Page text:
I didn’t have a lot of confidence while I was writing Bitterblue, because it was such a mess most of the time. I was plagued by discouragement that I had to force myself to ignore every day. I depended on my arrogance and determination to keep me going. But finishing it has left me with this wonderful, relieving boatload of confidence, at least for the time being—such that as I work on a new book now, my heart is a little bit lighter. I see that the new book is also an insufferable mess, but I know that it’s okay. The mess is just part of the process, and hopefully I’ll be able to fix it later.

cindy: you blogged recently with all the drafts of Bitterblue piled into your book shelf. that visual and what you've just told us is utterly amazing and inspiring! Bitterblue was an architecturally and artistically visual book. you've traveled quite a lot since publishing. do you take inspiration from real life places or from art that you've seen?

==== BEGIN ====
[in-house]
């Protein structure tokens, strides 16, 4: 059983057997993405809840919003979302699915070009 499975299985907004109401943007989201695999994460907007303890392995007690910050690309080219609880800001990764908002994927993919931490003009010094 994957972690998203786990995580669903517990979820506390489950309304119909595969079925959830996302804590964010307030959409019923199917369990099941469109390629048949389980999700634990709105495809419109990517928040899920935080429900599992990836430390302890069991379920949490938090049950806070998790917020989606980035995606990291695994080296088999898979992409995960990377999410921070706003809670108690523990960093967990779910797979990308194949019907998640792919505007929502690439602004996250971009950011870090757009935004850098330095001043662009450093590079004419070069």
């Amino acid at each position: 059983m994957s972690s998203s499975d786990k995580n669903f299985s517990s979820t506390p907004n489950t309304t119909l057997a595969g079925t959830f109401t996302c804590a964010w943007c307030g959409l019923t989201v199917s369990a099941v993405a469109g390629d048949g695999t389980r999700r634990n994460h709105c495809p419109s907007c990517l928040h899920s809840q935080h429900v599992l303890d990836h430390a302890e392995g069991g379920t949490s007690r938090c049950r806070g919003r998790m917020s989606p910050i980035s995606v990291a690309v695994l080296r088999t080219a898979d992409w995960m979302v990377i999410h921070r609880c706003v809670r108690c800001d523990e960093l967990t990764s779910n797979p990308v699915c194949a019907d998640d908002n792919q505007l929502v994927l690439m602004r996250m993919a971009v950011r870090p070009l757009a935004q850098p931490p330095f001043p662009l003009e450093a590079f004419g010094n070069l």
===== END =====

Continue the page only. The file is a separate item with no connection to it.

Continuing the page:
kristin: I take inspiration from everything, really. The sculptures in Bitterblue were inspired by Bernini’s Apollo and Daphne, which I first saw in Rome many years ago. In the sculpture, Apollo is chasing Daphne, and to escape him, Daphne is turning into a tree. It’s simultaneously inspiring (Daphne finds strength by transforming into something impenetrable) and infuriating (Daphne has to give up her mobile, human form because some asshole is trying to rape her). It’s also just flatly a beautiful work of art. Things like that get me thinking, and a lot of my thinking works its way into my books :).